What ever will I do with all that time? (Actually a serious question—I get itchy by the end of a month of vacation time)

The United Church of Canada policy on Sabbatical suggests that there are 3 areas of focus for the time. One is rest and rejuvenation. One is some Spiritual development/growth. And one is some learning component. I would argue that there is often some overlap between the second and the third, and probably some overlap between the first and the second for that matter.

A large part of my time will be reading and, possibly, watching TED talks. In the near future I hope to choose a topic area or two to focus on and start collecting resources. There is also a good chance we will try to find something like a Naramata family camp to attend (it was going to be a Naramata week but with the closing of Naramata Center we have to look elsewhere. A third goal is to try and be intentional about getting in better shape. The M&P Committee has suggested that just being at ease with being not working for that period might be a growth goal in and of itself. And of course the reason we chose that period of time was not only because it is a slower period in the life of the church but also because it covers the summer when school is out which makes room for some intentional family time.

I know it is only September but May will come pretty quick. So we need to start planning. Over the next while the M&P and Worship Committees will be actively recruiting folks to cover Sunday worship. I know there are lots of people or groups of people in this congregation with the ability to lead worship. If this is of interest please talk to me or to Susan McKenzie. We will need to work out coverage for funerals. We will need to make a decision about wedding requests for next summer (hopefully soon because who knows when Carla will get a call). And we will need to talk about Pastoral Care coverage.

In our list of Committees we have a Pastoral Care Committee. It is a literary work at the moment. But I think we need to put some flesh on it. I think the Sabbatical gives us an opportunity. We start developing a team of people who visit (or contact by phone or some other form of support) on behalf of the congregation so that we cover those needs over next summer and then just keep it going. We need this team to maintain contact with each other. If you are interested in helping to rebuild this aspect of our shared life (I am told it used to exist) or if you know someone who would be a good member of such a team please drop me a note.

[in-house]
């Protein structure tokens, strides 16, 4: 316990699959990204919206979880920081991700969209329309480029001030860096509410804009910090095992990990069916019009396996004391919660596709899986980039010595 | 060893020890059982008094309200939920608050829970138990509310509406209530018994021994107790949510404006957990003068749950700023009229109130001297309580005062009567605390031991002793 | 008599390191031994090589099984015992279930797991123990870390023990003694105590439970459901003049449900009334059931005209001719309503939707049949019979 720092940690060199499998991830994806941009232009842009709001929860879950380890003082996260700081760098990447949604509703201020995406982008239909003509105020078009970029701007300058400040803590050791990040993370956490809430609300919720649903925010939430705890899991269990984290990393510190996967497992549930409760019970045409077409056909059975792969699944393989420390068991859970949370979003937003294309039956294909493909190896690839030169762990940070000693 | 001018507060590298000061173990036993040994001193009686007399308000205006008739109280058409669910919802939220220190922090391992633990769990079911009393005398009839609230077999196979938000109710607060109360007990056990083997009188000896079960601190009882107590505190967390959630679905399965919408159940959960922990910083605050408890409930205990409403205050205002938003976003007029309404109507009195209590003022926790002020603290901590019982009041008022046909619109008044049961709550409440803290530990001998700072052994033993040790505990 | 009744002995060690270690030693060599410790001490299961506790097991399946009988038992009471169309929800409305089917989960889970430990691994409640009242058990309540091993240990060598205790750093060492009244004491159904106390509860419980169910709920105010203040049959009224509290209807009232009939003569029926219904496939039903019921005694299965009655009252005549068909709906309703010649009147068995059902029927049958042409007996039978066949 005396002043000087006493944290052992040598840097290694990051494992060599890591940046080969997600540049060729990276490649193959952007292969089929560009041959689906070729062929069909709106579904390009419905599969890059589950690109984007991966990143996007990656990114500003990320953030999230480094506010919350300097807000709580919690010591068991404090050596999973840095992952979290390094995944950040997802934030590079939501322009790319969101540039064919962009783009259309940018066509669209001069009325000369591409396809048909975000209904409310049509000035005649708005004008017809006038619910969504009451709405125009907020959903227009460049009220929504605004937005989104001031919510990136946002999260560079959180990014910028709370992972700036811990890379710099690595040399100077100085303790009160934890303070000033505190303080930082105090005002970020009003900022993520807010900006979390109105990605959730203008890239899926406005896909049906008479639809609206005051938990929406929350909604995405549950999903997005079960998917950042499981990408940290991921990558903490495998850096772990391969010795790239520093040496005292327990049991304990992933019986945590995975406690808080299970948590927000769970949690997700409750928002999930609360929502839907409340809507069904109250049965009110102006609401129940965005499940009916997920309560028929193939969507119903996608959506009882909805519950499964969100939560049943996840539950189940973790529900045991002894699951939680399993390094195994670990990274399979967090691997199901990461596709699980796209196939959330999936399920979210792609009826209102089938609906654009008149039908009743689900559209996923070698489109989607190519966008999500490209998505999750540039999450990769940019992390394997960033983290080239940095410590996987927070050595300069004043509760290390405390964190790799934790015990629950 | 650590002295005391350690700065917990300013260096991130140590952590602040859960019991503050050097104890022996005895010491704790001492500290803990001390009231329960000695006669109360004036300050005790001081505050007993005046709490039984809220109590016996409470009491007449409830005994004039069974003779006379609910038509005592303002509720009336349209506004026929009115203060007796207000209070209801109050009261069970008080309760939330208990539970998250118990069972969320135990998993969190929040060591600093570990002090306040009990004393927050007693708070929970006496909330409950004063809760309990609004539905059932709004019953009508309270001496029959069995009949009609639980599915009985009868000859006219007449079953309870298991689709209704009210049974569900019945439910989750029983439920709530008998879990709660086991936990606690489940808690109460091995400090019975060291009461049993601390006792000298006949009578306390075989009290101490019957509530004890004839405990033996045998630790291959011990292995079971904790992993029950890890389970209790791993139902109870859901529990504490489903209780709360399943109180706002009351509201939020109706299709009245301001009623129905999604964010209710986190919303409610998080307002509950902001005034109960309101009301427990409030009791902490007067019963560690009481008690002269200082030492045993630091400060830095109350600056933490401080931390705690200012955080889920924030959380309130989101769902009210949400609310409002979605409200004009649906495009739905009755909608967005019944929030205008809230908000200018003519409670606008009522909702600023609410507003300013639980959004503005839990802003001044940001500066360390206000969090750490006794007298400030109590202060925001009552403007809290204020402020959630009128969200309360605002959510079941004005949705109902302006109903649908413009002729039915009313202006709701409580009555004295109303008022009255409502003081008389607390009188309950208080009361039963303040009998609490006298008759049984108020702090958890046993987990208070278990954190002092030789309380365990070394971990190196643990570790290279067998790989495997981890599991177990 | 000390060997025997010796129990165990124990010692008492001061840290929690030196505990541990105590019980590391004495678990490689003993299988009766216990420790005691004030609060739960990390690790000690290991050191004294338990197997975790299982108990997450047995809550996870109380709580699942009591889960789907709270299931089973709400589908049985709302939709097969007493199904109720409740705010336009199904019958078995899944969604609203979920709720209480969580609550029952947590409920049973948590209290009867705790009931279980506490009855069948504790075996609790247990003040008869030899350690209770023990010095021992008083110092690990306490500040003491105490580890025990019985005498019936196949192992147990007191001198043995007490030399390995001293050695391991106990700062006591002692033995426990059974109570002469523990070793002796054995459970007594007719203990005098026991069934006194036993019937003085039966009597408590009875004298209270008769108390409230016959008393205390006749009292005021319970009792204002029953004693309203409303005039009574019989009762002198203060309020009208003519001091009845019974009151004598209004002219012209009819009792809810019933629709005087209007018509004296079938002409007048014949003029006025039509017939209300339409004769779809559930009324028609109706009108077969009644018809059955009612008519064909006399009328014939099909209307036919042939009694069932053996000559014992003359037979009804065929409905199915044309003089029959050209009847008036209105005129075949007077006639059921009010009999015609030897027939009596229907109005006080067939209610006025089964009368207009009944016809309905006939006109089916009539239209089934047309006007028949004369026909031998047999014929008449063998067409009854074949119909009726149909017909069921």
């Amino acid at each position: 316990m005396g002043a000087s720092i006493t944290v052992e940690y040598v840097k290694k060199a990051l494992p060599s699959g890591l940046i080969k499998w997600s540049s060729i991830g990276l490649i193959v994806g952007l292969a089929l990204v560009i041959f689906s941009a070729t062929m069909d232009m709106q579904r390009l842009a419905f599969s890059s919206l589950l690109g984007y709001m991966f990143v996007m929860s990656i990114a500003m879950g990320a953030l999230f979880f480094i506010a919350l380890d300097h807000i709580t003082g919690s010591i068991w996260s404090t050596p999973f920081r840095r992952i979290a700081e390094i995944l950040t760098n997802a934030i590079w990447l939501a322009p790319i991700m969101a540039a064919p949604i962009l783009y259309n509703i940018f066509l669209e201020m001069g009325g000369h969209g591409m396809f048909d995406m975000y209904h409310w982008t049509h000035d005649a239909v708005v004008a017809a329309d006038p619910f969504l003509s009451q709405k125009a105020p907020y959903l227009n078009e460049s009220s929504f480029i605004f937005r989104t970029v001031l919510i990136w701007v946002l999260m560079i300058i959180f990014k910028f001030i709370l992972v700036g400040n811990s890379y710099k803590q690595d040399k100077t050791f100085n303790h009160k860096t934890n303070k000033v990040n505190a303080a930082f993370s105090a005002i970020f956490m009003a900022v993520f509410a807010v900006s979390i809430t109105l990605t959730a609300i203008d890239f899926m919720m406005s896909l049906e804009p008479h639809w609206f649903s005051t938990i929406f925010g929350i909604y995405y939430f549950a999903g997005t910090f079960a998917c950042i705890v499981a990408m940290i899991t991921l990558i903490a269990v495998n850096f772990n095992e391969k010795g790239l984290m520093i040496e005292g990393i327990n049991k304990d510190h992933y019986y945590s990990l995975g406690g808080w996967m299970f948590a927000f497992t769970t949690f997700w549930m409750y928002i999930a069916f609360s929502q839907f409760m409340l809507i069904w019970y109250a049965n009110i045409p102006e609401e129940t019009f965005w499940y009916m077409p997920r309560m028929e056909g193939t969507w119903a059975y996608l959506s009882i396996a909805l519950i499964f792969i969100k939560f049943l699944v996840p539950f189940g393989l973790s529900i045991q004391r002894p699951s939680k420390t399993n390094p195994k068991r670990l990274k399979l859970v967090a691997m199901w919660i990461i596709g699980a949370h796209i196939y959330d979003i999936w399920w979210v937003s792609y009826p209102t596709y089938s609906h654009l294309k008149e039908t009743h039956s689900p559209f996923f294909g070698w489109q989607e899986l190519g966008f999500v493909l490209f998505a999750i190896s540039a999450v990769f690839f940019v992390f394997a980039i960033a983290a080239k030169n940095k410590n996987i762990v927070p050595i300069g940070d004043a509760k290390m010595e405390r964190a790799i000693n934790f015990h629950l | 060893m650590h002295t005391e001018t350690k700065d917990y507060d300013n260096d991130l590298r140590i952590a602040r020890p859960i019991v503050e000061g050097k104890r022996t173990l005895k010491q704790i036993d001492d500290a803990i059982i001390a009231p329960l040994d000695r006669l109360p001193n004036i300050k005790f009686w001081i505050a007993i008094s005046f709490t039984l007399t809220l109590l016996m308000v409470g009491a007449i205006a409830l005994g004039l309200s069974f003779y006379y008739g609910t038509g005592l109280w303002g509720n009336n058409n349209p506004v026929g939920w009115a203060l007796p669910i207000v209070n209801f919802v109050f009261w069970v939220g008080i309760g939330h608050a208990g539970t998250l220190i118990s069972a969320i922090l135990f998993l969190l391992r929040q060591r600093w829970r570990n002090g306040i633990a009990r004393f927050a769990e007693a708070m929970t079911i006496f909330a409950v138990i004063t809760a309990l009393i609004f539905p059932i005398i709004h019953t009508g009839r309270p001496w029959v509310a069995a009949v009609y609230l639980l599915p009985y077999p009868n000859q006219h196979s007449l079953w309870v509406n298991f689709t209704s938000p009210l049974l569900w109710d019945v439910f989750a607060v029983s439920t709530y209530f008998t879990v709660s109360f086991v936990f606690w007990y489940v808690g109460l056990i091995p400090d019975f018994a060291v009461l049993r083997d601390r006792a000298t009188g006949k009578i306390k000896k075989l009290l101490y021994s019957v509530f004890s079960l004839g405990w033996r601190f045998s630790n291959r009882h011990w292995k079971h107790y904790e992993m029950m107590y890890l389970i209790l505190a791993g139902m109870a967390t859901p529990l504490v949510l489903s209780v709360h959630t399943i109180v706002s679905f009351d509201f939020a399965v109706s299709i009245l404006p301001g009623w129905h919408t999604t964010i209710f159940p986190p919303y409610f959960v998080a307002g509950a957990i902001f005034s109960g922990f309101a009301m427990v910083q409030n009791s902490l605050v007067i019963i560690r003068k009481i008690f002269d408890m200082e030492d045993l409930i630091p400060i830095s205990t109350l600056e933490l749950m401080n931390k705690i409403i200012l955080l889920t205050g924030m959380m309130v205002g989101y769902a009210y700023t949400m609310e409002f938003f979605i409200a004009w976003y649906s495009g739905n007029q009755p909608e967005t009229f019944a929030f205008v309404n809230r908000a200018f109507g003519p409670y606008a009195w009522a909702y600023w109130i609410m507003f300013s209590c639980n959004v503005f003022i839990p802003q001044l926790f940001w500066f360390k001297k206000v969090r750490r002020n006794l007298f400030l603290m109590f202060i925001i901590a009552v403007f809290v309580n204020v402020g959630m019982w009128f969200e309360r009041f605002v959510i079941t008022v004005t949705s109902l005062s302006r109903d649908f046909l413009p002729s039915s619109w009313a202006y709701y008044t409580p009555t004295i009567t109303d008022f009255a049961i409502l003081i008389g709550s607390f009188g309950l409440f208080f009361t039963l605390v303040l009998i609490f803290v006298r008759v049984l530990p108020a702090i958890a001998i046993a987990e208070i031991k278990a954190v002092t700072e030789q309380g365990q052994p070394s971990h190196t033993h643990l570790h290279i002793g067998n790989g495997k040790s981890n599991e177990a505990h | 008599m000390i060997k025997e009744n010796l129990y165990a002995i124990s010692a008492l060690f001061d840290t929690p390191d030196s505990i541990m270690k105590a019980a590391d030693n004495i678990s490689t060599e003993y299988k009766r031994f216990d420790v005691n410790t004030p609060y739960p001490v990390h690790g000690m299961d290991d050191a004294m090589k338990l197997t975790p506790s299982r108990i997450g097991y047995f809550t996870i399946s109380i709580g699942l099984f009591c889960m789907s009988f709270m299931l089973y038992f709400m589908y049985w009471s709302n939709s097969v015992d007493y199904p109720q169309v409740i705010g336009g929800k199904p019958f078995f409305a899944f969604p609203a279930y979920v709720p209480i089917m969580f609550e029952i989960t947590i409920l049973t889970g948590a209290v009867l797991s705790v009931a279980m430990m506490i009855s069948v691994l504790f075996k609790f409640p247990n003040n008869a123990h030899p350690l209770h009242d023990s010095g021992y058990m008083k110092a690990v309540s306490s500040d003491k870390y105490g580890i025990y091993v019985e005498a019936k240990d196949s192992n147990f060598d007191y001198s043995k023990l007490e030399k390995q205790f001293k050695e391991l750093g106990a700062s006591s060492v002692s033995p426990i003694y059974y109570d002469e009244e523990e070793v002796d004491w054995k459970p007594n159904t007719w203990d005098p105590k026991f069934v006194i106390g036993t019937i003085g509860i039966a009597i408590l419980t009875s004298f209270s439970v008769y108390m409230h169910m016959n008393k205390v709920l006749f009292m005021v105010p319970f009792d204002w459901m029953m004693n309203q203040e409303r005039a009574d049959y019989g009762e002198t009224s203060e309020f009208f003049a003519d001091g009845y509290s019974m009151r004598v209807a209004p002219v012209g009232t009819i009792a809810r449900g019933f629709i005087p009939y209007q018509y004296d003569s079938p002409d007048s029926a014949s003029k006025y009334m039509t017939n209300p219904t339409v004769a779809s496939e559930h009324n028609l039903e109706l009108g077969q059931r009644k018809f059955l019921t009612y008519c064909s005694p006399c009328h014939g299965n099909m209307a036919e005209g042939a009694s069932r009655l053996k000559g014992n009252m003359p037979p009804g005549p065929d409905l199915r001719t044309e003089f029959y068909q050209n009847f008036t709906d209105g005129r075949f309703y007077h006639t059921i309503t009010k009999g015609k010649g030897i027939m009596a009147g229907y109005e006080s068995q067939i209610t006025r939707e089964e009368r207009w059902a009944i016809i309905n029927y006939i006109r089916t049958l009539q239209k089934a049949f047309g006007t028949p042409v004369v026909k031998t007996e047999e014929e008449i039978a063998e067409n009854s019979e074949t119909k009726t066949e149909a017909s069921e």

There will be more information about the Sabbatical as the months progress. And a year from now I will put together some sort of “What I did on my Sabbatical” report. It should be an interesting process. Oh and if you have a suggestion for a topic area of focus for my reading/viewing feel free to pass it on!

Tuesday, September 1, 2015

For a Service of Church Closure

Call to Worship and Lighting of Christ Candle
In the beginning God said:
Let there be light.
In the beginning was the Word
and the Word was light to the world.
We light this candle to remind us of the light which has shone from the beginning,
the light which will shine beyond the end.
The God of Light has called us to this place,
to remember, to give thanks, to mark a time of transition.
Let us worship together...

Prayer of Approach
Eternal God;
God of our past, our present, our future, we open our hearts in worship.
Loving God;
who laughs with us and worries with us and weeps with us, we carry our fears and hopes and memories to this place.
God made known in Jesus the Christ;
we remember the story of faith, of death and resurrection, of hope that defies despair.
God of community;
we gather with friends and neighbours, sharing a common bond
God of the church;
we gather in this place to mark an ending, help us to remember that the church is more than this building, that the church continues in faithful lives lived in this community.
God of life and hope and promise;
be with us in this time of worship. And walk with us when we leave this place. Amen.

Prayer of Hope For the Future
God of endings and beginnings,
we trust that you walk on with us into the undiscovered future.
When Moses led the children of Israel into the wilderness.
You were there, helping them see hope. Be with us as we enter a time of change, leading us with hope.
When Jesus knew that it was time to challenge the old ways
You were there, sustaining him and his friends as the world was changed. As you were at the heart of his life and ministry may you be at the heart of our lives and ministry.
God of change, God who says “Behold, I am doing a new thing”
Lead us into the new thing, growing from the old, growing from you Living Word moving in our hearts.
These things we pray in the name of Jesus, our rock and redeemer, our teacher and guide, whose life, death and resurrection give us a path and a hope for the future and who taught his friends to pray saying...

Commissioning & Benediction
God is with us
As we remember what once was with joy and sadness
God will remain with us
As we name the ending of this congregation.
God will lead us forward
as we continue to live as faithful followers of Christ
as we seek God's justice
as we look for the Kingdom of God
as we walk in God's light
As you go forth from this place,
may the love of God who created and recreates us,
the strength of Jesus who redeems us,
and the fellowship of the Holy Spirit who strengthens us,
be with you today, tomorrow and everyday.
We are not alone. Thanks be to God!